EMC announces new VNXe

EMC World is just around the corner and, as is their won’t, EMC are kicking off early with a few cheeky product announcements. I don’t have a lot to say about the VNXe, as I don’t do much in that space, but a lot of people might find this recent announcement of interest. If press releases aren’t your thing, here is a marketing slide you might enjoy instead.

vnxe3200_1

The cool thing about this is that the baby is getting the features of the bigger model, namely the FAST Suite, thin provisioning, file dedupe and MCx. Additionally, a processor speed improvement will help with the overall performance of the device. There’s a demo simulator you can check out here.

EMC also announced a new feature for VNX called D@RE, or Data-At-Rest-Encryption. This should be available as an NDU in Q3 2014. I hope to have more info on that in the future.

Finally, Project Liberty was announced. This is basically EMC’s virtualised VNX, and I’ll have more on that in the near future.

And if half-arsed blog posts aren’t your thing, I urge you to check out Jason Gaudreau’s post covering the same announcement. It’s a lot more coherent and useful.

 

EMC – Some new scripts

Mat has come up with a few new scripts – FlipFASTTiering and ReplicationCapacity. They’re PERL scripts that you can use to list / modify FAST Tiering scheduling and report on MirrorView replication data respectively. Hopefully you’ll find them of some use. Further information can be found on the Utilities page.

EMC – Using naviseccli to report on a LUN’s FAST status

Ever wondered what tier a LUN was sitting on in a FAST VP pool? Wonder no more, naviseccli is here to help.

C:\>naviseccli -user username -scope 0 -password password -h 1.1.1.1 lun -list -l 24 -userCap -consumedCap -tieringPolicy -initialTier -tiers
LOGICAL UNIT NUMBER 24
Name: LUN_0024
User Capacity (Blocks): 4294967296
User Capacity (GBs): 2048.000
Consumed Capacity (Blocks): 4379120640
Consumed Capacity (GBs): 2088.127
Tiering Policy: Auto Tier
Initial Tier: Optimize Pool
Tier Distribution:
FC: 93.87%
SATA: 6.13%

Also, you can see this information via Unisphere. Those of you who are challenged at the thought of typing something won’t be left out.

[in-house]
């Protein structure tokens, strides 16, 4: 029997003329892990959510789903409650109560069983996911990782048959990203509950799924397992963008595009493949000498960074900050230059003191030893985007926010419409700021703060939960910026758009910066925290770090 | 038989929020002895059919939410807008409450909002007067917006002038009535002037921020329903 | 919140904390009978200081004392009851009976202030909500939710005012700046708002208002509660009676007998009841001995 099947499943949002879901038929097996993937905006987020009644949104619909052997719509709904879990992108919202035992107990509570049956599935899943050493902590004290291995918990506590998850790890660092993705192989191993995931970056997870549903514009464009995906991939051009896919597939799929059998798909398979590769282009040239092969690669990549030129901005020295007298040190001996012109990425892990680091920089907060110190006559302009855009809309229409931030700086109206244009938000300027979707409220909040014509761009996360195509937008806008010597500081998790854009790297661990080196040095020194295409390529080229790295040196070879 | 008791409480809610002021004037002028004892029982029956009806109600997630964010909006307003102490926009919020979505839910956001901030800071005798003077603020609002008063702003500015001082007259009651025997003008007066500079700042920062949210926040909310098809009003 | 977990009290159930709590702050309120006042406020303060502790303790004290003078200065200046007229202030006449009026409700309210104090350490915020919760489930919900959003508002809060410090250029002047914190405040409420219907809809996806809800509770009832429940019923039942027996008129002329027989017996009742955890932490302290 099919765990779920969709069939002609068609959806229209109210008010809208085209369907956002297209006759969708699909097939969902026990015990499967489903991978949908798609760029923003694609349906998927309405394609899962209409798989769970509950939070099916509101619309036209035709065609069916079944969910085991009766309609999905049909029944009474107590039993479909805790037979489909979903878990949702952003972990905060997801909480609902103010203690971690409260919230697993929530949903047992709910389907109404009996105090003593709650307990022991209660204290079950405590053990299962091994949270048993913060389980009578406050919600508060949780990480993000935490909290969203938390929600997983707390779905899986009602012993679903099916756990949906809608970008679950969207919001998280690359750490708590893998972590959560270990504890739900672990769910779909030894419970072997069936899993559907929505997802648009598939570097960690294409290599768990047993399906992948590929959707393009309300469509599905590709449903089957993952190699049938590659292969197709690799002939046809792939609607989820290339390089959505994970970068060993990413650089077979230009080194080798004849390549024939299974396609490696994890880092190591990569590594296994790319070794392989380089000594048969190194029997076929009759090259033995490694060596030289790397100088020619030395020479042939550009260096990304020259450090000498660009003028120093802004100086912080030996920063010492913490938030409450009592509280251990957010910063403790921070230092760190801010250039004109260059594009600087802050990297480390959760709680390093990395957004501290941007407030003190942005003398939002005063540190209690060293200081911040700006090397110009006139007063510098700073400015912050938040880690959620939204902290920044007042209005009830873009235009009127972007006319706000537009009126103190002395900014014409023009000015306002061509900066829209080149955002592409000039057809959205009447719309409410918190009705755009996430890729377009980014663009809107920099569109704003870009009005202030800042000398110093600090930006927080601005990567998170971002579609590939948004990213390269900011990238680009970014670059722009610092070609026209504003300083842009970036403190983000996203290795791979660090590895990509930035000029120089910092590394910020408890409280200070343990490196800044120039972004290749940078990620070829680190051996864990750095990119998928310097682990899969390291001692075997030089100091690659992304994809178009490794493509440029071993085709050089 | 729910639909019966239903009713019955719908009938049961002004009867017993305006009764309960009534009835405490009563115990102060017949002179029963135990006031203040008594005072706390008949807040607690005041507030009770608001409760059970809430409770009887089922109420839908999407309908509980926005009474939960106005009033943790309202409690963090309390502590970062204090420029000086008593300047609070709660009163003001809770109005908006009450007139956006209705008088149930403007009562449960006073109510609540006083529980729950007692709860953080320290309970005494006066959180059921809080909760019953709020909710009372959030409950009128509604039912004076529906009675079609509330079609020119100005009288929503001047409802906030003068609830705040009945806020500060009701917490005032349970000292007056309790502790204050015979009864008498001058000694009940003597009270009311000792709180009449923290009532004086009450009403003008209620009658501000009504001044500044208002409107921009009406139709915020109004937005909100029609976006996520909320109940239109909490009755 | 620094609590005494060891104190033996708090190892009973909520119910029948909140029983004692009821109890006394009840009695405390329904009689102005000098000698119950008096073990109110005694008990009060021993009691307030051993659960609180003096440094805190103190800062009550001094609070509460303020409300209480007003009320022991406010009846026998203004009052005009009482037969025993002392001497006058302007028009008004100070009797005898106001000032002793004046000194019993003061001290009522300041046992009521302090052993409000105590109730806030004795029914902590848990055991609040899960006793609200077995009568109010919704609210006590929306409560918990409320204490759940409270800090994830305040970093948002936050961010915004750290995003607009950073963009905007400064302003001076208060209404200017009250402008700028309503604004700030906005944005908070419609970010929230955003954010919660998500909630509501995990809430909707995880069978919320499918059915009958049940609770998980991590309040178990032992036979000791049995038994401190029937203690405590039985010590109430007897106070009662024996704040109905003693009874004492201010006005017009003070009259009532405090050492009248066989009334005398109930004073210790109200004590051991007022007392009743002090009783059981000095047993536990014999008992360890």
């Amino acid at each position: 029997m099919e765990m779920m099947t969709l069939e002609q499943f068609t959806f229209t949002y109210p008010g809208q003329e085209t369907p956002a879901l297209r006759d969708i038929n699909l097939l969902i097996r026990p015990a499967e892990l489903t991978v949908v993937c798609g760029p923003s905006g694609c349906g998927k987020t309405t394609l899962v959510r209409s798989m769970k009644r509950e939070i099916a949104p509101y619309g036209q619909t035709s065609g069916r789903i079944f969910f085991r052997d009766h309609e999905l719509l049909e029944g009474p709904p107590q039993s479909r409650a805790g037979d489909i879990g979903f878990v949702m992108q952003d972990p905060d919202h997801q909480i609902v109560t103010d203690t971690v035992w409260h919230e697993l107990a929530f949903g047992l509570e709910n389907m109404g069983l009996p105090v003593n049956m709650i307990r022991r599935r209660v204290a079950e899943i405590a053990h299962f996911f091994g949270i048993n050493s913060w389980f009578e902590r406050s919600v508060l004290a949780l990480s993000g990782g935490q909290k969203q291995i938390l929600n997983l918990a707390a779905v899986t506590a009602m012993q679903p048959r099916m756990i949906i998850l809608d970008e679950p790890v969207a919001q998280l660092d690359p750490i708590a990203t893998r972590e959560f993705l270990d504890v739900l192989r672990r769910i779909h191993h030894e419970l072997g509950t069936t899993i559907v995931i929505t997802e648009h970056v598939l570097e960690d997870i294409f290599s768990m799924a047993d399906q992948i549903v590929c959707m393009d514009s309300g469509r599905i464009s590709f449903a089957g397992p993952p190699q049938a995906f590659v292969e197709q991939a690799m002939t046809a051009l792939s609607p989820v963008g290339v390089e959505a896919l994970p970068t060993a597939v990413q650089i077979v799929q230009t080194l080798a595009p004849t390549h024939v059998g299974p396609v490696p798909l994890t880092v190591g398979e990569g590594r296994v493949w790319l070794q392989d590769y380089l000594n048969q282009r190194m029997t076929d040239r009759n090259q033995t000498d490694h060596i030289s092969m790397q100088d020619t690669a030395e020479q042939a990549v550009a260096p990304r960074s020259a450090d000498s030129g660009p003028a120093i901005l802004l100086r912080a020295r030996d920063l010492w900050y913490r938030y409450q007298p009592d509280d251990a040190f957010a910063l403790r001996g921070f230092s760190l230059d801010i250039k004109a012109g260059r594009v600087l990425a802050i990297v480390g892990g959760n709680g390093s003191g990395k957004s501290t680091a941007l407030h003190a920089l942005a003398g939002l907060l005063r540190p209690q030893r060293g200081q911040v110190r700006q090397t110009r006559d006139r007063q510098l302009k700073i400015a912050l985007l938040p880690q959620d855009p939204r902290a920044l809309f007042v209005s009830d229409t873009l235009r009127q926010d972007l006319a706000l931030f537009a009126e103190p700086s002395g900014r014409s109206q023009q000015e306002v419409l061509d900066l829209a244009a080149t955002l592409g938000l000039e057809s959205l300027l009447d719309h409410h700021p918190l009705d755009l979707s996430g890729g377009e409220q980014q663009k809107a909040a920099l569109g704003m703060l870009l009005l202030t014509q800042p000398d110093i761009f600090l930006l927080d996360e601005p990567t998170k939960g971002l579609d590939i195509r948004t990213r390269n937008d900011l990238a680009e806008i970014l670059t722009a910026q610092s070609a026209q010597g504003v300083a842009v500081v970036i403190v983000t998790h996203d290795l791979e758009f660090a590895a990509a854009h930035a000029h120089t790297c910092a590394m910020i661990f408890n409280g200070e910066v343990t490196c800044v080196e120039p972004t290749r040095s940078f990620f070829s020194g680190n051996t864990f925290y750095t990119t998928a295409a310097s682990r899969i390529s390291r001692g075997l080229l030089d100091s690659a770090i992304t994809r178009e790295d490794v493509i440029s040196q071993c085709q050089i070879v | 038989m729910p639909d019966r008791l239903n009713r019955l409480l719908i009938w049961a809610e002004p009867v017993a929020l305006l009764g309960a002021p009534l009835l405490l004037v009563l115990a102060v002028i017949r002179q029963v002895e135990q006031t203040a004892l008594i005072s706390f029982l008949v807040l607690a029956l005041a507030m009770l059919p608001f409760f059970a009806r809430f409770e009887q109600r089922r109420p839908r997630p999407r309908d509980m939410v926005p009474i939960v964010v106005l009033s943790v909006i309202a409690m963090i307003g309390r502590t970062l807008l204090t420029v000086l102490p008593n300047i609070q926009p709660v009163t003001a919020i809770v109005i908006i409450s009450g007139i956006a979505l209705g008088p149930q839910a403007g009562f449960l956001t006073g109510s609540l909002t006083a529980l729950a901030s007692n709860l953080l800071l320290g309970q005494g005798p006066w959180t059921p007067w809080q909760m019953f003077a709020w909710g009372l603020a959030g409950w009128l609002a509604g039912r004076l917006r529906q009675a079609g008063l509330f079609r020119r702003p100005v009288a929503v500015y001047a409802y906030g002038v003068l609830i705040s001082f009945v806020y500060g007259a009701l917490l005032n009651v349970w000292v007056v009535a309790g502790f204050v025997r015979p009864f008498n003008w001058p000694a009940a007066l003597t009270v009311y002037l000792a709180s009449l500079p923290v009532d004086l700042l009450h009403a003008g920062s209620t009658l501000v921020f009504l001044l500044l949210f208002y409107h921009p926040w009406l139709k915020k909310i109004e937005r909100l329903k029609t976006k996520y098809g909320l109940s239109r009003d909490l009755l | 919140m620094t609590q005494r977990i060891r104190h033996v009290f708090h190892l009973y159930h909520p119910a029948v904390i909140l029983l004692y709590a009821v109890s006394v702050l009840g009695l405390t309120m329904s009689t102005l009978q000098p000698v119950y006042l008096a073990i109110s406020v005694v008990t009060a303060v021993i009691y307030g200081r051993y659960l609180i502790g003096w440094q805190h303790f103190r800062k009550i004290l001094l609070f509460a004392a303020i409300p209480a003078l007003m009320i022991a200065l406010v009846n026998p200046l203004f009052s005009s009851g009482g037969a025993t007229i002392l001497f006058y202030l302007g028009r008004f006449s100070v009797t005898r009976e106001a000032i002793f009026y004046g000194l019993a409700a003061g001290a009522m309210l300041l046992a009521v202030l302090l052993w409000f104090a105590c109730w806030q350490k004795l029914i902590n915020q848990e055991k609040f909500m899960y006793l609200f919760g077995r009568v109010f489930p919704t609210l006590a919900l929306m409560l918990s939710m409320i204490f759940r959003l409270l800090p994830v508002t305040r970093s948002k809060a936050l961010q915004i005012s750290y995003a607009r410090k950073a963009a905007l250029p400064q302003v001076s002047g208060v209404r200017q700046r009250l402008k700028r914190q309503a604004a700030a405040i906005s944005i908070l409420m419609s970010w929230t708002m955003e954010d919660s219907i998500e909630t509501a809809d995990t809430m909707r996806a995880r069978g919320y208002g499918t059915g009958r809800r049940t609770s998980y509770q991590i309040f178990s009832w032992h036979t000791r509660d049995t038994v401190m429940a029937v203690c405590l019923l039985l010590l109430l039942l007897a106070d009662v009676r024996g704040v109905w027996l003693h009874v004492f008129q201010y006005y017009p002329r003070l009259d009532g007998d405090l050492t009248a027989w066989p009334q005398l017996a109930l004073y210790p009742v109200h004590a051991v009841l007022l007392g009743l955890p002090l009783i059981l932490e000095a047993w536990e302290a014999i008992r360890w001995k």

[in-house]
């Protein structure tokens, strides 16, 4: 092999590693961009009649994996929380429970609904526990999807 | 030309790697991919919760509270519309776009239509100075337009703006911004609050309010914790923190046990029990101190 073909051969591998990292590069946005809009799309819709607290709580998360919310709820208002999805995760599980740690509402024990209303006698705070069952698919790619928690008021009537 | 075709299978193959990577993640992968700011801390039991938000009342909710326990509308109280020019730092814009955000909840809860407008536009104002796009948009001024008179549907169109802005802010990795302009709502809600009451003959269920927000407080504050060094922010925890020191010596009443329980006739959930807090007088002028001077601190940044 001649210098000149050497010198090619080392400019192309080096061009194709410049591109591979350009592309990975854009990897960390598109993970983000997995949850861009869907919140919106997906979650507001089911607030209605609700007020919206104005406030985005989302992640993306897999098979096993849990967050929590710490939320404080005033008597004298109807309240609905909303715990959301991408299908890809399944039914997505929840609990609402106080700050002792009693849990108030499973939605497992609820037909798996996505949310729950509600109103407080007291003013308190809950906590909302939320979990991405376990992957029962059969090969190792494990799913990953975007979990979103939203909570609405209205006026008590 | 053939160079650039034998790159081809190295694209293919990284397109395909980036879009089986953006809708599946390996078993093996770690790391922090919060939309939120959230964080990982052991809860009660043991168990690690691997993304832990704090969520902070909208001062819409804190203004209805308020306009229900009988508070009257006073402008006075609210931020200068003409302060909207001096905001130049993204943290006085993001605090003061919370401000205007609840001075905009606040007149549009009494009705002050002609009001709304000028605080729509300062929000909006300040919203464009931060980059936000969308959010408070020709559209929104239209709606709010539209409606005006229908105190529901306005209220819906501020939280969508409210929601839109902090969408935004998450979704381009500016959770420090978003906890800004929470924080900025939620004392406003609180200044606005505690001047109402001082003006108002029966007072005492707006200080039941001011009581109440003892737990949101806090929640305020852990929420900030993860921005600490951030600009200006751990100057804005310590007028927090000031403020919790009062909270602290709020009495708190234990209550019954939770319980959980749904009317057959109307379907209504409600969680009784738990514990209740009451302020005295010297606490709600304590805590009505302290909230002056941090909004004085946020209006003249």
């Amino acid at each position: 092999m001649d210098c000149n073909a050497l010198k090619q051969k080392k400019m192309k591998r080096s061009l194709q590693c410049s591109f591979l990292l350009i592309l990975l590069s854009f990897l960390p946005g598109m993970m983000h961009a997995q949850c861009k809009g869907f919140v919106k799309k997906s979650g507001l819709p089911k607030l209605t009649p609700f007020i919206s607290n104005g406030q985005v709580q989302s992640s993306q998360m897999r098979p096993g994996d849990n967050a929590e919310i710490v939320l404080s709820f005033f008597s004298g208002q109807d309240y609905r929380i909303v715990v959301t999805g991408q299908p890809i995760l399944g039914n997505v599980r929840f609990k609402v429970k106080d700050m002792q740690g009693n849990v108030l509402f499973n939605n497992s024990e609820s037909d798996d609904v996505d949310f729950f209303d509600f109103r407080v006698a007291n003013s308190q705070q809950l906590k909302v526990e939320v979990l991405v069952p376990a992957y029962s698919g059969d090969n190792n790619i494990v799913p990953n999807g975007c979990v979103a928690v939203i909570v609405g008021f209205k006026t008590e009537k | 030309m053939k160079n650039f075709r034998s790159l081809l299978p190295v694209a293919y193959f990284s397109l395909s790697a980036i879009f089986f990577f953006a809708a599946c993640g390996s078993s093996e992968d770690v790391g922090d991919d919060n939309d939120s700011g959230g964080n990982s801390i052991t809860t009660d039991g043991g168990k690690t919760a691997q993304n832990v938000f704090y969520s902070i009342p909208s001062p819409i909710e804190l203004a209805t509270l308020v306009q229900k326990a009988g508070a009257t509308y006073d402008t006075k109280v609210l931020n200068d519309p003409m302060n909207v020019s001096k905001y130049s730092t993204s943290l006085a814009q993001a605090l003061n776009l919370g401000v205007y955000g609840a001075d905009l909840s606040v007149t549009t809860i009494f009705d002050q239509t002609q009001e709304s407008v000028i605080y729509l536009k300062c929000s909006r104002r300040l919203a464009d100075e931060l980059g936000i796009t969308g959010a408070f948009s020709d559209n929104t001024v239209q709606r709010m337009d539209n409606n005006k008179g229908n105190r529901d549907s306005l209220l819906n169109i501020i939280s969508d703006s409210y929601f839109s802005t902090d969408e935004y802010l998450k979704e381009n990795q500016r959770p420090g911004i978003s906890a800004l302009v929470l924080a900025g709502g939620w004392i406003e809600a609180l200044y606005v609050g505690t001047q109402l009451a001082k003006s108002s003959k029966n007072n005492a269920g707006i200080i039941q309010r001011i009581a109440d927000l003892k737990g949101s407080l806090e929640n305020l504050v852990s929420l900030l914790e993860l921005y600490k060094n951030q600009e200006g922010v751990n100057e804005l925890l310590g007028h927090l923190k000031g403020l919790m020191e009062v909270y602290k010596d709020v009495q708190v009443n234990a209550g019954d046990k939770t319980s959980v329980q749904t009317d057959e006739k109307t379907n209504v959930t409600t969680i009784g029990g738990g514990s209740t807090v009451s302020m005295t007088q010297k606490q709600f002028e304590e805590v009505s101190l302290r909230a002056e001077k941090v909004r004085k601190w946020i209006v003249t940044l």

lun1

lun2

 

 

EMC – Maximum Pool LUN Size

Mat has been trying to create a 42TB LUN to use temporarily for Centera backups. I don’t want to go into why we’re doing Centera backups, but let’s just say we need the space. He created a Storage Pool on one of the CX4-960s, using 28 2TB spindles and 6+1 private RAID Groups. However, when he tried to bind the LUN, he got the following error.

err1

Weird. So what if we set the size to 44000GB?

err2

No, that doesn’t work either. Turns out, I should really read some of the stuff that I post here, like my article entitled “EMC CLARiiON VNX7500 Configuration guidelines – Part 1“, where I mention that the maximum size of a Pool LUN is 16TB. I was wrong in any case, as it looks more like it’s 14TB. Seems like we’ll be using RAID Groups and MetaLUNs to get over the line on this one.

EMC – CX4 FAST Cache cosmetic issues and using /debug

I noticed that one of our CX4s was exhibiting some odd behaviour the other day. When looking at the System Information window, I noticed that FAST Cache seemed broken. Here’s a picture of it.

Going to the FAST Cache tab on System Properties yielded the same result, as did the output of naviseccli (using naviseccli -h IPaddress cache -fast -info). Interestingly, though, it was still showing up with dirty pages.

We tried recreating it, but the 8 * 100GB EFDs we were using for FAST Cache weren’t available. So we logged a call, and after a bit of back and forth with support, worked out how to fix it. A few things to note first though. If support tell you that FAST Cache can’t be used because you’re using EFDs, not SSDs, ask to have the call escalated. Secondly, the solution I’m showing here fixes the specific problem we had. If you frig around with the tool you may end up causing yourself more pain than it’s worth.